In 2014, I downloaded the Audible app on my phone for the first time. I was living in Honolulu at the time, and with a slow hour and a half long (minimum) daily commute, I was looking for a way to study Spanish while I was sitting in traffic.
That was how I found the digital versions of the Pimsleur Method for the first time.
Like most language learning software, it promised native-like fluency after completing it’s lessons. Better still, it claimed to have students speaking good Spanish just after the first lesson.
I was naturally curious about these claims, so I purchased the first pack of 30 lessons for Spanish, hopped in my car, and began to listen.
HOW DOES IT WORK?
The Pimsleur Method, created by Dr. Paul Pimsleur, is not new. It’s been around since 1963 and was heavily based on Dr Pimsleur’s research in linguistics.
It is an entirely audio-based course that uses the now very popular spaced repetition concept to present core vocabulary to the student.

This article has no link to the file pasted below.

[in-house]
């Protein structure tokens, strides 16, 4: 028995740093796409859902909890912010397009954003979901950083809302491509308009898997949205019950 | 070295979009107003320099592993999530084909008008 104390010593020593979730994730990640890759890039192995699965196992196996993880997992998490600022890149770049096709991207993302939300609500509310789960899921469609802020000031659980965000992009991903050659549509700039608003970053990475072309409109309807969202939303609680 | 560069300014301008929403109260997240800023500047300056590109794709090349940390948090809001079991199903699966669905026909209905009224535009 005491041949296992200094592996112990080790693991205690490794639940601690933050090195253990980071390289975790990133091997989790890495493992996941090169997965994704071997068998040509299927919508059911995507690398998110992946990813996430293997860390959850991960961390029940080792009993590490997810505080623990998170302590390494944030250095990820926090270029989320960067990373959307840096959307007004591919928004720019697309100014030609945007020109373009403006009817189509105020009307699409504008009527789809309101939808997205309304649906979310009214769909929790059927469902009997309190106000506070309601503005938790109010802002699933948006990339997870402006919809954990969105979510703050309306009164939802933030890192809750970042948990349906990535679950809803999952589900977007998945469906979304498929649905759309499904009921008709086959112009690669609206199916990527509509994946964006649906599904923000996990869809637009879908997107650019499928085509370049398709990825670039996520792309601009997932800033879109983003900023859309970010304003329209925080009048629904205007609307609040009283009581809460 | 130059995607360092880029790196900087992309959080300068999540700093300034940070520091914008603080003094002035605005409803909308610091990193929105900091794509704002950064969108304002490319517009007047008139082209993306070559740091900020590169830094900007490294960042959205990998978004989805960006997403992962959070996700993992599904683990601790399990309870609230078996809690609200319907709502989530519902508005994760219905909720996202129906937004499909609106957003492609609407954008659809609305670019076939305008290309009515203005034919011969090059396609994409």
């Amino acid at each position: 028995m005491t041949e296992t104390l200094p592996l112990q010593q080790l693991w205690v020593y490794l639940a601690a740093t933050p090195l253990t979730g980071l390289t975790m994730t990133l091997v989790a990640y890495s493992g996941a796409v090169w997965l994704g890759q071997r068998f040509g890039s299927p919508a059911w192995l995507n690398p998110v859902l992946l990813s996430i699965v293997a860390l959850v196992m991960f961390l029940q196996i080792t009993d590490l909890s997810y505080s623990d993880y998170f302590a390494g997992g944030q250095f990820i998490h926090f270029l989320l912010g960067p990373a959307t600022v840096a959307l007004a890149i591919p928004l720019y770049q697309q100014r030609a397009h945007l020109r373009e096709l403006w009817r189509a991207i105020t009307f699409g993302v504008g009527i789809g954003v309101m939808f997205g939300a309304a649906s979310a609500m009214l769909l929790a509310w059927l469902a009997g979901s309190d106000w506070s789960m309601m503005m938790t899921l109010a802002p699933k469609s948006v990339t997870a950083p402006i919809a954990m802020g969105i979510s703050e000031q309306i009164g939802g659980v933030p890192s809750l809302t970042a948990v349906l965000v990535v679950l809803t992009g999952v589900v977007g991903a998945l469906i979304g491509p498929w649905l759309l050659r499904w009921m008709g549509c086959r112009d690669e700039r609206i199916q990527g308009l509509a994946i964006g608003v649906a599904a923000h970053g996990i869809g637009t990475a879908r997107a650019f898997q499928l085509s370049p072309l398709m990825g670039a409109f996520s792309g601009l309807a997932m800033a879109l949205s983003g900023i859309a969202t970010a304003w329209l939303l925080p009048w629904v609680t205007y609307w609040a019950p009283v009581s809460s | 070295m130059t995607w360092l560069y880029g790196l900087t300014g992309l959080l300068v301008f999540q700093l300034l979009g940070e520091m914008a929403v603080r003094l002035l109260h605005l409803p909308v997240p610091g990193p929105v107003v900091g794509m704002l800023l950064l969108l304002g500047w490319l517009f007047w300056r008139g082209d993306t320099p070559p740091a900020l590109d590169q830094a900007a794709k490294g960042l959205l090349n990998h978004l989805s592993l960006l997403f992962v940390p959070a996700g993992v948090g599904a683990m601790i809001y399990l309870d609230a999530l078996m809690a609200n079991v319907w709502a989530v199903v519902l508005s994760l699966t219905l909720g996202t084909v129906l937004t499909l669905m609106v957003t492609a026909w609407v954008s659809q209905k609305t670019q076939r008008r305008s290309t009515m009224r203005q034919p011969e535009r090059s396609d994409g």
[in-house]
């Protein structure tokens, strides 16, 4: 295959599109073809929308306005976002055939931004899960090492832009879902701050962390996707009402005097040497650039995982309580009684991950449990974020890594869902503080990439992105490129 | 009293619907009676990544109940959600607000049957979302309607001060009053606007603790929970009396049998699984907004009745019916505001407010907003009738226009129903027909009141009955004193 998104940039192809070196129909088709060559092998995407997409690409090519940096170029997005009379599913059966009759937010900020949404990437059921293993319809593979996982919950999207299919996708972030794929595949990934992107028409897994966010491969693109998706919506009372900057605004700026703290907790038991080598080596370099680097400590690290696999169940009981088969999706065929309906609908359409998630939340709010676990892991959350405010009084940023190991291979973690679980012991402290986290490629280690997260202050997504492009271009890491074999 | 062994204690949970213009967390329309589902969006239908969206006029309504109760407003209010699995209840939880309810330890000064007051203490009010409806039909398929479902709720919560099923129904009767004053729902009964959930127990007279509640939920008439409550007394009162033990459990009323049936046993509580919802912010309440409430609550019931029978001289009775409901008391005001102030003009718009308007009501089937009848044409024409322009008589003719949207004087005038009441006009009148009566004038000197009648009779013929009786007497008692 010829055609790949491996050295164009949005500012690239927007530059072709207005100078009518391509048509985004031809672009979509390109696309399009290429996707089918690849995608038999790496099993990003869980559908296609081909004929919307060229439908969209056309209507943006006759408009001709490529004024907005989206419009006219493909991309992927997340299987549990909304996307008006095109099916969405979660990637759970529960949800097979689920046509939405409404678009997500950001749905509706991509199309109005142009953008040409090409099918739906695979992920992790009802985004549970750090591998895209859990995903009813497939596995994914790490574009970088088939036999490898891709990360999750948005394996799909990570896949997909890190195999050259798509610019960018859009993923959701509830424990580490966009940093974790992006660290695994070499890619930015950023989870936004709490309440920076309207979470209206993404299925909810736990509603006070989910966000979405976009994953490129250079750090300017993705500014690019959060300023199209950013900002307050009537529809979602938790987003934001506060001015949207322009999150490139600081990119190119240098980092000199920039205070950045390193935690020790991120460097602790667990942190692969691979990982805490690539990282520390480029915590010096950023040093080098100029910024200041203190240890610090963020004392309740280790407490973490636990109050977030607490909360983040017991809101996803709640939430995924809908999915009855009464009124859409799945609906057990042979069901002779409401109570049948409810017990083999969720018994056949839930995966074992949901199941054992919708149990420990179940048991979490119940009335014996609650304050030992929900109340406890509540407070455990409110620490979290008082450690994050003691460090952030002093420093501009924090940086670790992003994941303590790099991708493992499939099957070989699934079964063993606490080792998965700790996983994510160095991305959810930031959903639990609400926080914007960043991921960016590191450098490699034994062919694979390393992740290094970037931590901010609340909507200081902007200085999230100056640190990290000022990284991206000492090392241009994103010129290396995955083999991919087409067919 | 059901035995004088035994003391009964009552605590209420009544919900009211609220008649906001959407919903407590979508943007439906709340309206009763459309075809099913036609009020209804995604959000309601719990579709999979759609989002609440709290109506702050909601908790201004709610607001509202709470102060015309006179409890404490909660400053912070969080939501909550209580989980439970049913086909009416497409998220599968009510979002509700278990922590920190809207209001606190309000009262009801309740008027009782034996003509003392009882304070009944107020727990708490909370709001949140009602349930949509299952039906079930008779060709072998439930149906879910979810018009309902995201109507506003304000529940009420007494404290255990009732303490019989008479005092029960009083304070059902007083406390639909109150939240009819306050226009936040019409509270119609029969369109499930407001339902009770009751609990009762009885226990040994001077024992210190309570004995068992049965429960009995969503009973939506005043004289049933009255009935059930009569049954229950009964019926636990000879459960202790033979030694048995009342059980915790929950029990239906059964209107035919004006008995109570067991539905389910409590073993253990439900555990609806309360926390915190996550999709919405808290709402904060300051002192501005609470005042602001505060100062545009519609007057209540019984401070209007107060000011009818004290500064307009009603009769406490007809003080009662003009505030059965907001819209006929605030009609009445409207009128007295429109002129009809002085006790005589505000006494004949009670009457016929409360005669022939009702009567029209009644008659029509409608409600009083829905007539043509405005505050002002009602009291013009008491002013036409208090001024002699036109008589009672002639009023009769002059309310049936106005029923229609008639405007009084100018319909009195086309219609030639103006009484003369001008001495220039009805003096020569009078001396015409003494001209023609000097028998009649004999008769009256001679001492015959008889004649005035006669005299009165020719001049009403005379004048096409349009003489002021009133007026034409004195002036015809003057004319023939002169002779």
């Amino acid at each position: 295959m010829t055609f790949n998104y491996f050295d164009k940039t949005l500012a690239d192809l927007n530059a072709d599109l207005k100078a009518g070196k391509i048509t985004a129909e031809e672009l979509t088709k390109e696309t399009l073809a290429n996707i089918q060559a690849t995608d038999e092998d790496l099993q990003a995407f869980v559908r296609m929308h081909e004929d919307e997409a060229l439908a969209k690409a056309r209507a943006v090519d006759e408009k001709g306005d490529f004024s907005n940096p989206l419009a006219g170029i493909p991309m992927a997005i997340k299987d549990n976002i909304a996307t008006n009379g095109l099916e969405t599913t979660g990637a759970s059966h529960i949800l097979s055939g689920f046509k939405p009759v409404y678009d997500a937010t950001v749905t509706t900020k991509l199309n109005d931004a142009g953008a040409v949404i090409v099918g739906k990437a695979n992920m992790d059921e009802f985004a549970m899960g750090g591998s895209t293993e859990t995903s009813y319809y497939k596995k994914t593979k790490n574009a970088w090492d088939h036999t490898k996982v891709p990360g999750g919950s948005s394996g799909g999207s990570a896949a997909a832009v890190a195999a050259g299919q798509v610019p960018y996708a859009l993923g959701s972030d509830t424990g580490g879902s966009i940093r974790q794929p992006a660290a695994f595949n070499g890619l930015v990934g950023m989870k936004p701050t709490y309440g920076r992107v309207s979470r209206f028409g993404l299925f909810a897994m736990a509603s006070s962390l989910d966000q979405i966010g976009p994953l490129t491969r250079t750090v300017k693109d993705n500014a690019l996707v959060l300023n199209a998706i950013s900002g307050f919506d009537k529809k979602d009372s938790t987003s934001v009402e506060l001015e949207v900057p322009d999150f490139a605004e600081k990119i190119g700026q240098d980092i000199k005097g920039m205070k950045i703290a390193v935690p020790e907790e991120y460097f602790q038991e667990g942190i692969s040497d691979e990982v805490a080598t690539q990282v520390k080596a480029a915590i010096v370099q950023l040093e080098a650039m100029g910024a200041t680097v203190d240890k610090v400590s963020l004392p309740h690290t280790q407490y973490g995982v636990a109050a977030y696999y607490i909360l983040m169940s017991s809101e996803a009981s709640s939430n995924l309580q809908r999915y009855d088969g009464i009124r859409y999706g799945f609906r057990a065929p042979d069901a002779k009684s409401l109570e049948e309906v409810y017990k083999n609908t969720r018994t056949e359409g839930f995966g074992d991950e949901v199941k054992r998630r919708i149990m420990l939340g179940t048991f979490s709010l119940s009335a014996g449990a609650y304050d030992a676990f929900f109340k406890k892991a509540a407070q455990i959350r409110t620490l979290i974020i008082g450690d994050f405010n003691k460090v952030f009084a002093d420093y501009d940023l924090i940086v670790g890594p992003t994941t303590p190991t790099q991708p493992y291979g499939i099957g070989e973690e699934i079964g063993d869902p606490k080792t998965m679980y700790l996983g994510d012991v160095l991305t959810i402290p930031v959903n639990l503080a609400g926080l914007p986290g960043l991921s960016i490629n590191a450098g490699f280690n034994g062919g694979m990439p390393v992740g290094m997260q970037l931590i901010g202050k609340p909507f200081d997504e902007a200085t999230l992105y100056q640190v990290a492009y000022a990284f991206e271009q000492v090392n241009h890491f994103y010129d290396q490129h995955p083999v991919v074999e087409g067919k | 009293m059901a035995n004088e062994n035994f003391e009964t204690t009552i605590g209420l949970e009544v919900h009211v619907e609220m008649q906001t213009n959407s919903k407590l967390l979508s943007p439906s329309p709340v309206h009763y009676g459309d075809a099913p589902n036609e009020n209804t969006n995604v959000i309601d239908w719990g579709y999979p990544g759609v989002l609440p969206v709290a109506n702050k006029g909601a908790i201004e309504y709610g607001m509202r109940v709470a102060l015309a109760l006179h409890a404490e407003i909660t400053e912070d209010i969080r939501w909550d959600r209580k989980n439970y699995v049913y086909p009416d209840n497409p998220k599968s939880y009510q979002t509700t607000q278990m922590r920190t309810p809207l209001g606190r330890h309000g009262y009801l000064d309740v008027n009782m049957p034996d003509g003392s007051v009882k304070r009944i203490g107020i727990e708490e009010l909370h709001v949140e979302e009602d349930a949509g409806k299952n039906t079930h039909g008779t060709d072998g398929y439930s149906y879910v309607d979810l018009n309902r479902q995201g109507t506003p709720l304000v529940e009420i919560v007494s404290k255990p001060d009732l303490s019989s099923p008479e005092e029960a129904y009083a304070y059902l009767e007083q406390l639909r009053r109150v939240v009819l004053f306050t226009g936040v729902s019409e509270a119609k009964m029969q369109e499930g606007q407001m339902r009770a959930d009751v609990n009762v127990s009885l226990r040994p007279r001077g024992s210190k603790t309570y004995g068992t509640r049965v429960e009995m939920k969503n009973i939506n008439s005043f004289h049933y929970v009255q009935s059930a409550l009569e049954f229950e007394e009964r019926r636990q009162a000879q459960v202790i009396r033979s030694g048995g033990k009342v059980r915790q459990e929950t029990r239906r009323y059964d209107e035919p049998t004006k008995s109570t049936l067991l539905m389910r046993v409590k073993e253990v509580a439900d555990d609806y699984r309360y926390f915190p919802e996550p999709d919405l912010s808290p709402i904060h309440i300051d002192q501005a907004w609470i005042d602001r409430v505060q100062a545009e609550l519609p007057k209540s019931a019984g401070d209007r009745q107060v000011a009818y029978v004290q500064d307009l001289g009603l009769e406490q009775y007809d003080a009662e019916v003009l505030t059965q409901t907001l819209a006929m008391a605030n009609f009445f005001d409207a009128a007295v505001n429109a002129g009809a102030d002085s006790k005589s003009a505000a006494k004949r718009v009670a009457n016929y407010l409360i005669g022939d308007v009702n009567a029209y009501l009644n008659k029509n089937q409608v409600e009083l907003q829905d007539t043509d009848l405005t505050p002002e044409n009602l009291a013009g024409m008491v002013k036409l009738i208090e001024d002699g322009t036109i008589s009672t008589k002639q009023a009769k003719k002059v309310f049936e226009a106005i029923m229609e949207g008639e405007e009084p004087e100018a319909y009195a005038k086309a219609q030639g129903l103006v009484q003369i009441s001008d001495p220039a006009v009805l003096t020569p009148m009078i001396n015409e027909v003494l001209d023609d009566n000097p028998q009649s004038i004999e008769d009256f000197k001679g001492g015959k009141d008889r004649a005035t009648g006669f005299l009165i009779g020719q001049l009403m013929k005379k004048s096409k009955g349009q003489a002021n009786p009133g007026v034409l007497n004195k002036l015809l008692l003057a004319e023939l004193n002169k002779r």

Concepts introduced in one lesson will reappear at specifically timed intervals in later ones, which allows them to work their way into the student’s long term memory.
Lessons are short at roughly 30 minutes each, and are designed to be listened to at least once a day.
THE POSITIVES OF PIMSLEUR
There’s a reason why this method has been around in nearly the same form for over 50 years. It works.
The first few lessons actually do include dialogue that make sense for beginners to the language. Basic expressions like “Excuse me” or “Where are you from?” are frontloaded in early lessons. This allows you to form the skeleton of a conversation early on.
Also, the dialogues are generally well-paced with pauses long enough to allow me to respond in confused Spanish after I heard each utterance.
The use of native speakers helped familiarize me with how Spanish sounds, which greatly helped my listening comprehension.
Also, the all audio approach, made me focus even harder on the nuances of the language. Which allowed me to be able to understand basic Spanish spoken at normal speeds for the first time in my life.